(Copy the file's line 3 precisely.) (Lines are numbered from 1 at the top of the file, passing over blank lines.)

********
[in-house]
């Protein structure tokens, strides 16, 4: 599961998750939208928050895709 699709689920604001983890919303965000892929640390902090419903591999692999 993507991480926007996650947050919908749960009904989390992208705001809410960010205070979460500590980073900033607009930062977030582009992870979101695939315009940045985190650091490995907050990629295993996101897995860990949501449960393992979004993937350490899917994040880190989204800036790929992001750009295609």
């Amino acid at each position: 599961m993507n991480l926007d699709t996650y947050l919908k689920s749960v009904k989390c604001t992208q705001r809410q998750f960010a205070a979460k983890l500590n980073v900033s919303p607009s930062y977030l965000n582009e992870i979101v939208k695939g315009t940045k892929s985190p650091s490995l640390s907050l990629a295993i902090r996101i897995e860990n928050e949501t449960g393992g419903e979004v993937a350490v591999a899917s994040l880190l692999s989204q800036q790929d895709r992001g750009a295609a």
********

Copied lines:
């Amino acid at each position: 599961m993507n991480l926007d699709t996650y947050l919908k689920s749960v009904k989390c604001t992208q705001r809410q998750f960010a205070a979460k983890l500590n980073v900033s919303p607009s930062y977030l965000n582009e992870i979101v939208k695939g315009t940045k892929s985190p650091s490995l640390s907050l990629a295993i902090r996101i897995e860990n928050e949501t449960g393992g419903e979004v993937a350490v591999a899917s994040l880190l692999s989204q800036q790929d895709r992001g750009a295609a």